The unique nature of the herbs which have grown uncultivated is that they have undergone natural selection – only the most resilient, strong plants, rich in nutrients and active components, survive.
But wild-harvesting has to be managed carefully to ensure the plants’ sustainability.
And one of the key considerations is the season - the time of gathering has to be aligned with the time of maximum accumulation of valuable nutritive and biologically active substances in the plant.
If gathered prematurely, plant stock can’t be used for therapeutic purposes.
It’s vital to not over-harvest, leaves can be collected every year but roots can only be taken every two to three years. And some plants need to be left for five years in between harvesting.
It’s also important that gathered plant stock should be used as soon as possible by drying or other processing methods.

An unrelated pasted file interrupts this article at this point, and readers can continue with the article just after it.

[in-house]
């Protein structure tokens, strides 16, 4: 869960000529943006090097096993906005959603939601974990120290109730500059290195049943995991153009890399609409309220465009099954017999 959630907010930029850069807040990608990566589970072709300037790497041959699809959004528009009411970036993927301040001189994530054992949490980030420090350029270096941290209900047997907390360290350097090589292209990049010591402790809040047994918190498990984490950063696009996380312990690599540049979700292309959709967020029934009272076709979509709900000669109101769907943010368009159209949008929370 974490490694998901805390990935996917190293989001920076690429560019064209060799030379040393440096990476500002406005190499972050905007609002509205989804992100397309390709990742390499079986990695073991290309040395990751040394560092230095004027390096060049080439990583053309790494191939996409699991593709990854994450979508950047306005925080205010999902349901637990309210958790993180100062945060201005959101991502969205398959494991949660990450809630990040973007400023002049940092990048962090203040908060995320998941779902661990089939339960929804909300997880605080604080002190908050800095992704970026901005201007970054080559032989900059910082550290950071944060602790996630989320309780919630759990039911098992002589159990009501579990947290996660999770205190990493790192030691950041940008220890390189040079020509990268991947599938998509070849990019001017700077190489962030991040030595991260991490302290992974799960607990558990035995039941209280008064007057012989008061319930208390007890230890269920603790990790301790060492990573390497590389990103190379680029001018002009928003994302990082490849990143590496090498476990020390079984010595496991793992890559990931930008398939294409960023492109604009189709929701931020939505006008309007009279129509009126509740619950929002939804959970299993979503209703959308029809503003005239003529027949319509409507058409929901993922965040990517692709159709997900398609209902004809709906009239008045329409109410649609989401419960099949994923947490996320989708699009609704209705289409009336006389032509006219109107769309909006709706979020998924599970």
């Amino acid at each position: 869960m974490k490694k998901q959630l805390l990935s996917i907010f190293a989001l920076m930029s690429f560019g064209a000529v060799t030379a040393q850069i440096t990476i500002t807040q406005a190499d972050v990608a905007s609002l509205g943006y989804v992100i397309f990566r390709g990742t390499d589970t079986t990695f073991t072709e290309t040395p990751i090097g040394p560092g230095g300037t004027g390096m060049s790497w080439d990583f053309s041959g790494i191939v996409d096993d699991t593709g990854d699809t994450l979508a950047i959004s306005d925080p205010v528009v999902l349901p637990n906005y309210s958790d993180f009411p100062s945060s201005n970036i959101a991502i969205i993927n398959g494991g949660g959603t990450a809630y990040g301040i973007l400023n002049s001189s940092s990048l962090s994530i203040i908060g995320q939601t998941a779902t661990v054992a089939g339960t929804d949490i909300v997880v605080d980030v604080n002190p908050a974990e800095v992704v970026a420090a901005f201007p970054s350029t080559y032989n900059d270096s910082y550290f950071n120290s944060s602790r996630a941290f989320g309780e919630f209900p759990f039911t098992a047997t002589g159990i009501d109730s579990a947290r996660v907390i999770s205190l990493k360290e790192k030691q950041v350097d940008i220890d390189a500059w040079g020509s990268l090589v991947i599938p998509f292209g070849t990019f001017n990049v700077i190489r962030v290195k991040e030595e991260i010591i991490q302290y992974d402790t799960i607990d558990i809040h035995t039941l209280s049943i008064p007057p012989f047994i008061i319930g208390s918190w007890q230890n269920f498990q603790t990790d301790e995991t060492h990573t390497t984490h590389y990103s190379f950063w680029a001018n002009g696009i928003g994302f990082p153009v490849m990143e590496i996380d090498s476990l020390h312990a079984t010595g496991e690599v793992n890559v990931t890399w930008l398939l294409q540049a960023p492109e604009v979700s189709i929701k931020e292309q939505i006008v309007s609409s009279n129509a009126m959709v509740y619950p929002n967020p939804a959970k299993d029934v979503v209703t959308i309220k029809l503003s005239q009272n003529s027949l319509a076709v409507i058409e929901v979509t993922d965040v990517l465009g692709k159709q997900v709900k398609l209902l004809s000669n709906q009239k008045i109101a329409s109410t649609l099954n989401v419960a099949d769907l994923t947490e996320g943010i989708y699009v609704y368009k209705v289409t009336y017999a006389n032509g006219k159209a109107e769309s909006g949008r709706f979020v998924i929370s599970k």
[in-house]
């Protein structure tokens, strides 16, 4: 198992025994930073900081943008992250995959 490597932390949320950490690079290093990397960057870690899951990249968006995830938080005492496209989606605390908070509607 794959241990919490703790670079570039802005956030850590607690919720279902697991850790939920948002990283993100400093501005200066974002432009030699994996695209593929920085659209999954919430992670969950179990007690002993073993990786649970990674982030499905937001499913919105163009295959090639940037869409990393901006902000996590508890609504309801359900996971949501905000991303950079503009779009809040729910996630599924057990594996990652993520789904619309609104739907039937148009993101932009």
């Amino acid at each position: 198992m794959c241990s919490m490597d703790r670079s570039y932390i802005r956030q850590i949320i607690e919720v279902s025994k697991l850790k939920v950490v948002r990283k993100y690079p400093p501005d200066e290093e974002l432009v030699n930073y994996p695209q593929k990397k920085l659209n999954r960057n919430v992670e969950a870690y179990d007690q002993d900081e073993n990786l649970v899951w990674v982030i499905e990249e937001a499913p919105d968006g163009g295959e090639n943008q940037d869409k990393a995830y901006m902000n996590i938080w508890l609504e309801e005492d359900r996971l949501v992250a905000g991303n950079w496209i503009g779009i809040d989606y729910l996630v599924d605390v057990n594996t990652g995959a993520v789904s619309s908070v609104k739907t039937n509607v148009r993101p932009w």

For example, grass which has stayed in a basket for more than three or four hours, self-heats destroying vitamins and losing its unique properties.
Award-winning natural beauty brand, Natura Siberica, started its own wild-harvesting farm in 2013 – the first and largest organic farm in Russia which is certified by the European bio standard EU 834/ 07.
The farm spans 33 hectares and is located in a unique region called Khakassia where many of the rare Siberian herbs naturally grow.
Working closely with local farmers 16 hectares of this land has been cultivated and planted with 14 species of rare Siberian herbs.
This has created jobs for the local communities, where they manually gather the wild herbs and are paid premium prices for their work.
Natura Siberica is committed to sustaining the rare and unique qualities of the region’s herbs, flowers and people.